The Teenaged Nitpick Critique: 10




 

Title: GUARDIAN
Genre: YA Urban Fantasy

Jesse is hunted. [Killer first line! Pun intended.]

After spring break, eyes lingered on him and left dead boys wherever we went [I’d switch this sentence around so it says “Wherever he went, dead boys were left” or something else not so passive]. The murders are messages that if I fail to watch Jesse, he and his Corr [what’s a “Corr”?] will be devoured. An addicted daphir [I also don’t know what this is. Too many unfamiliar words right away don’t help. Maybe say something more vague, like: “He’s being stalked. He’s my best and only friend, and I’m his Guardian.”] is stalking my best and only friend, but he’s survived freshman year because I’m his Guardian.

I stare at the dead boy outside of Madison Square Garden, his chest seared [“chest seared”? Huh?] and blood trickling down his chin from the pressure of having his Corr extracted. So few of us rob Corr, the life force in everything, from humans and, killing them. It’s monsters like them the daphirs that led to the establishment of Guardians that protect especially alluring humans. [We figured this out already, so it sounds kind of redundant.]

They don’t even need to drink human Corr. To tap the potential of our bodies’ several century life span live centuries we have to drink Corr before twenty, but it can’t be bottled from animals or plants. Not be humans. Thousands of years ago it was acceptable to develop a murderous human Corr addiction and consequent bipolar personality, but nowadays we value our sanity. Or most do, at least. [I don’t think this is the right place for the info-dump. Maybe move it to after the last paragraph?]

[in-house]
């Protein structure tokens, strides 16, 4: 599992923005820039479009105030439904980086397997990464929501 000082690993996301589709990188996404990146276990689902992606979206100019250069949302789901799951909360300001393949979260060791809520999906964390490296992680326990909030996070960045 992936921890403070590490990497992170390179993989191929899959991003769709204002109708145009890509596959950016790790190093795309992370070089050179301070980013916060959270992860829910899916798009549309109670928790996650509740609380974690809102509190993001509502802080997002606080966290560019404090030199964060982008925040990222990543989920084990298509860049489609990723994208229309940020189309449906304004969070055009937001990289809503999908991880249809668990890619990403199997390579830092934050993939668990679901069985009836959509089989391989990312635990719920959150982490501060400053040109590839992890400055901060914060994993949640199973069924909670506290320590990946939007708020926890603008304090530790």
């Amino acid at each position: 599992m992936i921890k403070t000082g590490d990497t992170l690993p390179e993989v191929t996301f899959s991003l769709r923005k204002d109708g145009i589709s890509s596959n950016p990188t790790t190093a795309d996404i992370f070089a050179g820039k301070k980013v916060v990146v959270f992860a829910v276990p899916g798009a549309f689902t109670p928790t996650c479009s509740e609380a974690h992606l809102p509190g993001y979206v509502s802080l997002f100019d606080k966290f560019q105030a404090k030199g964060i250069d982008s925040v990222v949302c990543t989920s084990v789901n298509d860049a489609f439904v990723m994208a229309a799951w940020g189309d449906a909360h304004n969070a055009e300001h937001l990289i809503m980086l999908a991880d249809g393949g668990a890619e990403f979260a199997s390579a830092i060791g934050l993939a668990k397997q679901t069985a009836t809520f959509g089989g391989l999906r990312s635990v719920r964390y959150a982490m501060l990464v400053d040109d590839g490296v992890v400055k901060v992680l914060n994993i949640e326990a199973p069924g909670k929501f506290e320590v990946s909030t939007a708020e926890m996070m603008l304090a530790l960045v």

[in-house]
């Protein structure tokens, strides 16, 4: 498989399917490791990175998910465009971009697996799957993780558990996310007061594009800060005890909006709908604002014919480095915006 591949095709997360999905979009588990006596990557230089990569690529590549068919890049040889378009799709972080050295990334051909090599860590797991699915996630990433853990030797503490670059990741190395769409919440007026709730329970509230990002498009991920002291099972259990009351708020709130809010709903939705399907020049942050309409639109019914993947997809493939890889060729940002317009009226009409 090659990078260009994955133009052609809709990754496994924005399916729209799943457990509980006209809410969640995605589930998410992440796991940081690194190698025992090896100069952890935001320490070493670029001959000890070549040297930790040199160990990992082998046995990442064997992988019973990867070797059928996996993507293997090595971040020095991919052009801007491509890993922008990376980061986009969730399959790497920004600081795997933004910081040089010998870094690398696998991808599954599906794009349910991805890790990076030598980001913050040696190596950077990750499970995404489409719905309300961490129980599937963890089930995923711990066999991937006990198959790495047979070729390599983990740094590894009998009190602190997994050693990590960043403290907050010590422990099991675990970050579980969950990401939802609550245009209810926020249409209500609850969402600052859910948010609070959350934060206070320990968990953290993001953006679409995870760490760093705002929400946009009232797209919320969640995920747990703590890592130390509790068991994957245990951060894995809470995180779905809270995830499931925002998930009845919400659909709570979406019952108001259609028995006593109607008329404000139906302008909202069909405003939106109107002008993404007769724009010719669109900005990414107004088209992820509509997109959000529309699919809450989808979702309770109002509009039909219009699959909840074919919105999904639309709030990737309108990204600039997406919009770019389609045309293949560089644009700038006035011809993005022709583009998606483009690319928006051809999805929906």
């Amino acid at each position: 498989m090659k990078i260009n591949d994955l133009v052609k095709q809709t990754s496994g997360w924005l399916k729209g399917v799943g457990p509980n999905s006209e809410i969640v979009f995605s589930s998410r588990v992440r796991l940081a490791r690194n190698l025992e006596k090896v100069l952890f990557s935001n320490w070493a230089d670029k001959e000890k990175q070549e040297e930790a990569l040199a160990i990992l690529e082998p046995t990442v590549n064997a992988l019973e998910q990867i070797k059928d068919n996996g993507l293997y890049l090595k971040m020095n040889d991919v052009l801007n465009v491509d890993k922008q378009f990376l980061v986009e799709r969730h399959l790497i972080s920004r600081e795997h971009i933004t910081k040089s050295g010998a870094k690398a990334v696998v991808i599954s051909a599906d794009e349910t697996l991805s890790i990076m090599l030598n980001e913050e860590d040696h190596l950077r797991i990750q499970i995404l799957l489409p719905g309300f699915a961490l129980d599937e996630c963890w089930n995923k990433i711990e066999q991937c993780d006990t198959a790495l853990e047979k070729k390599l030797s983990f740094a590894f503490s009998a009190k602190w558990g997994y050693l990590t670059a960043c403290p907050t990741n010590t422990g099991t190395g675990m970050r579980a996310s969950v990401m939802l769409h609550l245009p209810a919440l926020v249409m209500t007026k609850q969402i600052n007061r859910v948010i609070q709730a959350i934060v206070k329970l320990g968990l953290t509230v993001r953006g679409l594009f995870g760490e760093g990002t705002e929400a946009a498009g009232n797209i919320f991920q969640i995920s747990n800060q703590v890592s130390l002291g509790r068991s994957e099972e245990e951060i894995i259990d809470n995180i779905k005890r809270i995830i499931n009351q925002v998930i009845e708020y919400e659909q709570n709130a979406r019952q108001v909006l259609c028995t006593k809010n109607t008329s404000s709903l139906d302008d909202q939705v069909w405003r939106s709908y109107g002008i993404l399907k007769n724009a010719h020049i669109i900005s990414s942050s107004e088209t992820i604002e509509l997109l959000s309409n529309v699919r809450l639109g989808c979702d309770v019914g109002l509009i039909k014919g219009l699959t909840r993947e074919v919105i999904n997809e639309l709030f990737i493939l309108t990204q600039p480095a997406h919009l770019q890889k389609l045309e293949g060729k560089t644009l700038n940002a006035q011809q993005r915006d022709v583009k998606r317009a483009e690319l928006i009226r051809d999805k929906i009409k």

I switch to Guardian mode, wrapping a finger through the belt loop of Jesse’s skinny jeans, but he doesn’t notice. I’m trained to inconspicuouslyguard his vibrant Corr from addicts, but my heart still thunders in the back of my throat.

The wind blows the reek of death in my face and the scent of a daphir. He’s in my peripheral vision, hanging back, and we lock eyes for the first time in months. 

Solid opening. You get to your hook fast, the writing is easy to get into, and it overall works well. My only problem is that a few sentences are a little over-wordy and I’d like to see more voice, if possible. Good luck! 

* Comments are welcomed. Each critique comment you make on the entries’ posts, is an entry into the drawing to win one of five 500 word critiques from me (Brenda). It can be ANY 250 words — your query, the first page, or a page any where in the manuscript that you want a second pair of eyes on.

2 comments to The Teenaged Nitpick Critique: 10

  • K.L. Layton

    Sounds kind of like my novel, but not quite the same. I think it sounds very interesting, but that may just be bcause mine is similar. LOL.
    I agree, a little more voice wouldn’t hurt.

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